Vultures are large, scavenging raptors. Most species are either bald or semi-bald. They have small heads and large bodies. Their sharp bills curve at the end. Vultures have a characteristic hunched demeanor, and thanks to pop culture, they have gained a lot of bad press for their sinister appearance.
Vultures are split into two groups: The old-world vultures of the eastern hemisphere fall under the Accipitridae family. And the new world vultures of the Americas belong to the Cathartidae family, which also includes the condors. As specialist carrion-feeders, vultures play an important role in the ecosystem.
Although vultures are very distinctive birds, they may be confused with eagles when in flight. If you are close enough, you may notice the bald head of a vulture (although not to be confused with a bald eagle).
The wings are a more reliable indicator. Eagles fly with their wings flat outstretched, whereas vultures’ wings form a V-shape, and they often fly with their heads well below their shoulders as they scour the ground below. Vultures are often seen riding thermals or circling above potential prey in small flocks.
Always look at coloration for tell-tale signs. The bald eagle, for example, is unmissable with its white head and tail, contrasting against the dark body plumage. The turkey vulture has a bald, pink head and white flight feathers on the underwings.
Did you know?
A flock of vultures is called a “committee” or a “volt”.
Eagles can also be confused with hawks, but eagles are larger, with proportionally longer wings and larger bills. Hawks are medium-sized diurnal raptors.
Most hawks in North America fall under the Buteo genus, whereas in other parts of the world, Buteo species are called buzzards.
Goshawks, sparrowhawks, and several other hawks fall under the Accipiter genus, also known as the “true hawks”.
Harriers are large, slender hawks with long wings for gliding low over the ground. They fall under the genus Circus. Along with falcons, hawks are popular falconry birds.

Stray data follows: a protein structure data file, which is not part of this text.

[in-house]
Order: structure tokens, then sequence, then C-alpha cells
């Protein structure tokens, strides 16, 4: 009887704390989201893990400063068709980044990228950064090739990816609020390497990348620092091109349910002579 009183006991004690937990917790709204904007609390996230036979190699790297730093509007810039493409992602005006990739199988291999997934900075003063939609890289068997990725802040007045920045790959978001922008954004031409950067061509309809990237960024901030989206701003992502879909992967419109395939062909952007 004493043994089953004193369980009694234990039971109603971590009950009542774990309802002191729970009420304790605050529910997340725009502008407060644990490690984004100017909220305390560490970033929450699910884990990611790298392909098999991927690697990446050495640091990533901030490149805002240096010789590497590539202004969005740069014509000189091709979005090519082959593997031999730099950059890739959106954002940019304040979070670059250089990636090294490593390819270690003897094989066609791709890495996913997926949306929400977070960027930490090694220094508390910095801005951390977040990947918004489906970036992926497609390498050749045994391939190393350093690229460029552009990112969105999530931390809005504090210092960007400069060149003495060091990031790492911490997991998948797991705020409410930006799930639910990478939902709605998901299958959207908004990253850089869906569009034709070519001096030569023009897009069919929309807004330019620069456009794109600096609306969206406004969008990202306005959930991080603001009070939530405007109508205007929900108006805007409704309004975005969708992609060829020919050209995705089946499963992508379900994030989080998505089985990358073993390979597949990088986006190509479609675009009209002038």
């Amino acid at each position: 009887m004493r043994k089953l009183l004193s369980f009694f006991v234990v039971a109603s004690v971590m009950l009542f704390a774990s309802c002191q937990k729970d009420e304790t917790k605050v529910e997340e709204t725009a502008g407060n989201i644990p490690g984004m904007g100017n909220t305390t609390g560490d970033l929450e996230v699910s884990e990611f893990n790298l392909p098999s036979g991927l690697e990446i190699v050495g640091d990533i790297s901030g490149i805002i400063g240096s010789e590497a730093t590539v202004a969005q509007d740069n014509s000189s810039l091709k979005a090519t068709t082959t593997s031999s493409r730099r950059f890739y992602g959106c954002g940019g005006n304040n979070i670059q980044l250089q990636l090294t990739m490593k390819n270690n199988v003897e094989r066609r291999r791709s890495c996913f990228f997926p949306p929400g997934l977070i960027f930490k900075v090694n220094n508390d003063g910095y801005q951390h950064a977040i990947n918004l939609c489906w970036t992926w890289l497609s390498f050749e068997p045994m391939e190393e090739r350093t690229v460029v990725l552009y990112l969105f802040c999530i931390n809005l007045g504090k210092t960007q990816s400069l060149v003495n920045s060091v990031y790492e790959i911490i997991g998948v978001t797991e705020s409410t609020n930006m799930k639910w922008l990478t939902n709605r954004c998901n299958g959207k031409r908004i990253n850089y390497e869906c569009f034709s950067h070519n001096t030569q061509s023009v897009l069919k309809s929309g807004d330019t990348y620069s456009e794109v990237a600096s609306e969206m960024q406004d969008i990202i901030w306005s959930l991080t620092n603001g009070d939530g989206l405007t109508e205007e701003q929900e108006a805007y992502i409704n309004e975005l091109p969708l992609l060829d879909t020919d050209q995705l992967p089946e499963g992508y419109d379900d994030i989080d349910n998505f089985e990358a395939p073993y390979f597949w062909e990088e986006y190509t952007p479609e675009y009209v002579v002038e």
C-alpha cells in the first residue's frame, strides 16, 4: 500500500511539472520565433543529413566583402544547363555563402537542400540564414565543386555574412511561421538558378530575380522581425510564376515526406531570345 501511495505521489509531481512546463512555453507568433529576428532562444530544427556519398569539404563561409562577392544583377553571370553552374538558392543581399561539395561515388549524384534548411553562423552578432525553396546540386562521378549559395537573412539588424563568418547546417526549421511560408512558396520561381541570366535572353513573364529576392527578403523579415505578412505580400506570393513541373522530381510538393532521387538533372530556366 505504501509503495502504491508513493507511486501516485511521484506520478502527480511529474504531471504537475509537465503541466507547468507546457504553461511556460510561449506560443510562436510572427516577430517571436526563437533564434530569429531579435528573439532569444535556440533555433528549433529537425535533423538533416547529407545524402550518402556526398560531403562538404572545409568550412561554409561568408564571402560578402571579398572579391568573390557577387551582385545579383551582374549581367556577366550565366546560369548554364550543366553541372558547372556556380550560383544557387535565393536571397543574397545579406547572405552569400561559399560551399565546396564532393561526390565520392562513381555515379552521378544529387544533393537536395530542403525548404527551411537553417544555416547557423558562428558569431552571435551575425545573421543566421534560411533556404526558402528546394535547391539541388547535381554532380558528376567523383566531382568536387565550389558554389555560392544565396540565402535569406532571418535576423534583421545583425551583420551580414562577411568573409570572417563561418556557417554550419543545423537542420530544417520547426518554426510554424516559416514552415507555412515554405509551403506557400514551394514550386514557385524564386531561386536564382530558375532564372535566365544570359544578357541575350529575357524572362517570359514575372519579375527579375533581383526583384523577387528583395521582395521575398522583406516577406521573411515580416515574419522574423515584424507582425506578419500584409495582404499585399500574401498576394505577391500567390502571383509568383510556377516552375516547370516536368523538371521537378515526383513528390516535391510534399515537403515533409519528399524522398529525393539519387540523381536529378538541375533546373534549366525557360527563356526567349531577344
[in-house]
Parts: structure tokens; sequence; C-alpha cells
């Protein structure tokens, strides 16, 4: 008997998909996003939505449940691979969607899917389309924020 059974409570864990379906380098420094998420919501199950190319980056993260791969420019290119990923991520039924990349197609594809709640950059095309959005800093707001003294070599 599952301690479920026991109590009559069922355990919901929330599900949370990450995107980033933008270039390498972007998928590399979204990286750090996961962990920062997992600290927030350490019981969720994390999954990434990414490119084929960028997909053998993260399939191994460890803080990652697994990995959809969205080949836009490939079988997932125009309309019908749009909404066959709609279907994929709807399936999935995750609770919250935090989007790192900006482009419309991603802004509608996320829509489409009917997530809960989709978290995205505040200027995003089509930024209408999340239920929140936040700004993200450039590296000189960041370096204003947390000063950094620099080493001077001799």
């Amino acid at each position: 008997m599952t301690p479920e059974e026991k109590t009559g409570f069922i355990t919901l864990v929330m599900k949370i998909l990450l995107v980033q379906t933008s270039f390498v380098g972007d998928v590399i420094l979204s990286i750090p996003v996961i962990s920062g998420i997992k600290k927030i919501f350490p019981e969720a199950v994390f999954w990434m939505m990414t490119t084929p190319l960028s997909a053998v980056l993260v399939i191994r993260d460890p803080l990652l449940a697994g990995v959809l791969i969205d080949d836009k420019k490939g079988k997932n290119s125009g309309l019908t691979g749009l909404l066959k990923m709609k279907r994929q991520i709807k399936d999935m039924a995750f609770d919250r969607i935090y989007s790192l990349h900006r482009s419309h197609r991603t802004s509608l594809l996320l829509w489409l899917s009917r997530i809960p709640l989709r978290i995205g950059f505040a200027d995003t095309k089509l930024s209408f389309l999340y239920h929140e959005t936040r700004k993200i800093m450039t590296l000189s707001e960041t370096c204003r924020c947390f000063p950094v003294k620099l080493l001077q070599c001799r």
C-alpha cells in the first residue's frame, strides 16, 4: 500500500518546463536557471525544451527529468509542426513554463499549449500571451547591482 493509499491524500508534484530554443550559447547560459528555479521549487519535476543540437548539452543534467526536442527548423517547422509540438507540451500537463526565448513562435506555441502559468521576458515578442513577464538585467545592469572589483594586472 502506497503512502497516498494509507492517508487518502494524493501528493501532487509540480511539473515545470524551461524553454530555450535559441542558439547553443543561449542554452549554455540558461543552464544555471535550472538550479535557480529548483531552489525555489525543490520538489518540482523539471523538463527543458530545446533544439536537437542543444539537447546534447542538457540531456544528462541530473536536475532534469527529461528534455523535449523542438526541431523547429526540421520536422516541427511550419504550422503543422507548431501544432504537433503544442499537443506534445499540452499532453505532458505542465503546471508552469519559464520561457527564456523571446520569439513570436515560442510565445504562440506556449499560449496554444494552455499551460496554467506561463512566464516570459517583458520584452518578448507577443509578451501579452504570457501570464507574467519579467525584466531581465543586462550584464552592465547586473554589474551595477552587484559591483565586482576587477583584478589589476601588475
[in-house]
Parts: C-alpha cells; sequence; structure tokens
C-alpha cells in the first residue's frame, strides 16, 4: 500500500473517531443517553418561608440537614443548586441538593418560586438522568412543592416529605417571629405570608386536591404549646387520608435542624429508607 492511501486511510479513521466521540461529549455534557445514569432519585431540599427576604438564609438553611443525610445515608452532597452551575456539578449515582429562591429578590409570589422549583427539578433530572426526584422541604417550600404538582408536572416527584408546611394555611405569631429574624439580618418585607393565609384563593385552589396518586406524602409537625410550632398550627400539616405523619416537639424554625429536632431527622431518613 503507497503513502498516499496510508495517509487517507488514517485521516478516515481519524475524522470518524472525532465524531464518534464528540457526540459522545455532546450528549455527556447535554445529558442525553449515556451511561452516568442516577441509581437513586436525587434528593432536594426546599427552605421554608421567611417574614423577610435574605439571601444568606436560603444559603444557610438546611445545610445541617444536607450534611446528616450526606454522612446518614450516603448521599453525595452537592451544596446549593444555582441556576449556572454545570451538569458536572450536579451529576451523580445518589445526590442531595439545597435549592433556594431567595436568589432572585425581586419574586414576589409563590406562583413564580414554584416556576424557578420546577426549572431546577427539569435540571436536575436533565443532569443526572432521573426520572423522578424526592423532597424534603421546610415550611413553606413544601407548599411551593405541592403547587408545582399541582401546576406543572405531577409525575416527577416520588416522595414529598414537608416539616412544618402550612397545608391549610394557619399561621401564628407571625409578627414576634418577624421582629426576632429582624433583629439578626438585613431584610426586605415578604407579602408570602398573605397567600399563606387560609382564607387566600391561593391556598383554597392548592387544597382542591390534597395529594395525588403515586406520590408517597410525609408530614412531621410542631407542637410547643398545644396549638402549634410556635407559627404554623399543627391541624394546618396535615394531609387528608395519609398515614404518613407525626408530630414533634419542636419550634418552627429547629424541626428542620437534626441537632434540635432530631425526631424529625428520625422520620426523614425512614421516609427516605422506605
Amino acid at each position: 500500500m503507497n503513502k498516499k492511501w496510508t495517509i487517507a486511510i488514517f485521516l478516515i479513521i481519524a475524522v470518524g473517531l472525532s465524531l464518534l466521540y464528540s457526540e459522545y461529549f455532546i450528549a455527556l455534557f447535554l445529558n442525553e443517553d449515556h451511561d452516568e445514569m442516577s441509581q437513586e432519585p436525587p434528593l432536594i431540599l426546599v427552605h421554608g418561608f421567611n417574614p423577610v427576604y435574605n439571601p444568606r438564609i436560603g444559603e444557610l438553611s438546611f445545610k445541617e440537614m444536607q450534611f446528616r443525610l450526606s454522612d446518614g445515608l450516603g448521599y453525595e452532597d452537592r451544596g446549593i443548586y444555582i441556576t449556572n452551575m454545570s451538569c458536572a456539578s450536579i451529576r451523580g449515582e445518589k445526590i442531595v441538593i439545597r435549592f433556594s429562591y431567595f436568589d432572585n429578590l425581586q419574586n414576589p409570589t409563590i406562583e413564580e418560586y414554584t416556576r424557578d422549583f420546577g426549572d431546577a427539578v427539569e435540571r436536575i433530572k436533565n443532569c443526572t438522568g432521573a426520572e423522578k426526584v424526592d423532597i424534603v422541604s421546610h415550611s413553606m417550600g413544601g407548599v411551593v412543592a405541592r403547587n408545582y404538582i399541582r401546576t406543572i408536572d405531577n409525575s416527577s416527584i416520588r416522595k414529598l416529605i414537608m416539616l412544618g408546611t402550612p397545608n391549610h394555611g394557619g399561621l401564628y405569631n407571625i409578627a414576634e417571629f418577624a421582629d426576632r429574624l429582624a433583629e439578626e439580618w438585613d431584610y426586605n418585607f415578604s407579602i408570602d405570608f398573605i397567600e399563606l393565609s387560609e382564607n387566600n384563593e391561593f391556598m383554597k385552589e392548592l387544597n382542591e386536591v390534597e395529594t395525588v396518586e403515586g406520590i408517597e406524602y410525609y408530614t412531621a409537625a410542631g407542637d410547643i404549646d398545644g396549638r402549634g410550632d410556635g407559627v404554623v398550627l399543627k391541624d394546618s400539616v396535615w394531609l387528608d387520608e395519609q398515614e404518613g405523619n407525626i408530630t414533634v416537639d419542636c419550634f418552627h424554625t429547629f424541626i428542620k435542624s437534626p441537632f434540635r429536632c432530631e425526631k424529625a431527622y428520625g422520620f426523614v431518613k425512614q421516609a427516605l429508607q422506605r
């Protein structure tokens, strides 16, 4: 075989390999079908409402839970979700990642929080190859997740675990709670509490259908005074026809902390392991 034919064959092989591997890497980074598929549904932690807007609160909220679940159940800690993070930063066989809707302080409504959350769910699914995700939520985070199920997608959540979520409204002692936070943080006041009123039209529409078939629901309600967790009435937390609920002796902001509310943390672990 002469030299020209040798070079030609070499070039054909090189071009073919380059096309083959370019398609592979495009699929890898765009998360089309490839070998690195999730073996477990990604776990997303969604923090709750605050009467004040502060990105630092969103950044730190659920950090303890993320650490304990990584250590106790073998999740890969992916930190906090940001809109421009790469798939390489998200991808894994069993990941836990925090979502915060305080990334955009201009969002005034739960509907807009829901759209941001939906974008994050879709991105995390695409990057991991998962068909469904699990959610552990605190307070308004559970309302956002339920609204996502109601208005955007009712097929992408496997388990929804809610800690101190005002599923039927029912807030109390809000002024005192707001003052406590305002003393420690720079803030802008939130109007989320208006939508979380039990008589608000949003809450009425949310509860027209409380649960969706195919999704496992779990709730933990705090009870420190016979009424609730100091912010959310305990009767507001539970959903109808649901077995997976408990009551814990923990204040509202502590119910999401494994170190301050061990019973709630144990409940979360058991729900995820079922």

Falcons are medium-sized raptors. They are known for their high speeds, intelligence, and use in the sport of falconry. Kestrels and sparrowhawks are types of falcons.
Medium-sized raptors can be tricky to identify when seen from a distance or in flight. But there are key features to look out for. Hawks are typically larger and bulkier, with broader wings. When in flight, their flight feathers are spread, resembling fingers.
Falcons are smaller and slender, and their long, sickle-shaped wings are a distinguishing feature. Their plumage is also very distinctive, with white cheeks and mustache-like facial markings.
Kites are small to medium-sized raptors with small bills and talons. They have characteristic forked tails and long wings for soaring.
Some species do not have a pronounced fork in the tail but rather a gentle inward curve.
The osprey is the only living member of the Pandionidae family. It is a large, diurnal raptor that feeds mainly on fish. There are two species of ospreys – the eastern osprey of Australia, and the western osprey, which is found on every continent except Antarctica.
The osprey is often confused with species of hawks or eagles. Look for unique features such as the white crown and underparts, a prominent auricular stripe, and piercing yellow eyes.
Owls are easily distinguishable from other raptors. Their rounded heads, stocky bodies, facial discs, large eyes, and small bills make it easy to tell them apart from other raptors.
But some species, such as the northern hawk owl, may catch you unawares with its hawk-like behavior and striking resemblance to the Cooper’s hawk. And to add to the confusion, the hawk owl often hunts during the day.
But since most owls arenocturnal, if you spot a raptor hunting at night, it is likely to be an owl. Owls are equipped with excellent night-vision, hearing, and stealth. They have specialized flight feathers that allow them to fly silently.
Although they are strongly associated with nocturnal behavior, some species are active during the day, while others may hunt diurnally depending on the season. And many owls are crepuscular – meaning they are active at dawn and dusk.
Seriemas and Secretary Birds
Although they belong to separate families, these two raptors are similar in appearance and occupy the same ecological niche in their respective ranges. Luckily, you will never have to distinguish between these two birds in the wild.
The secretary bird is native to sub-Saharan Africa, while the seriema is found in South America. Both birds inhabit grassland and savannah-type habitats and hunt on foot. Types of prey include insects, reptiles, rodents, and small birds.
The secretary bird is a monotypic species, whereas there are two species of seriema. Unlike the secretary bird, the seriema may also eat small amounts of grains, legumes, and other plant foods.
Now that you are equipped to identify the different birds of prey, be sure to get some practice. Next time you are out birding, be on the lookout for raptors and see if you can identify the different types. The next step is identifying individual species. Grab a local bird guide, a pair of binoculars, and become a raptor-specialist birder in your area.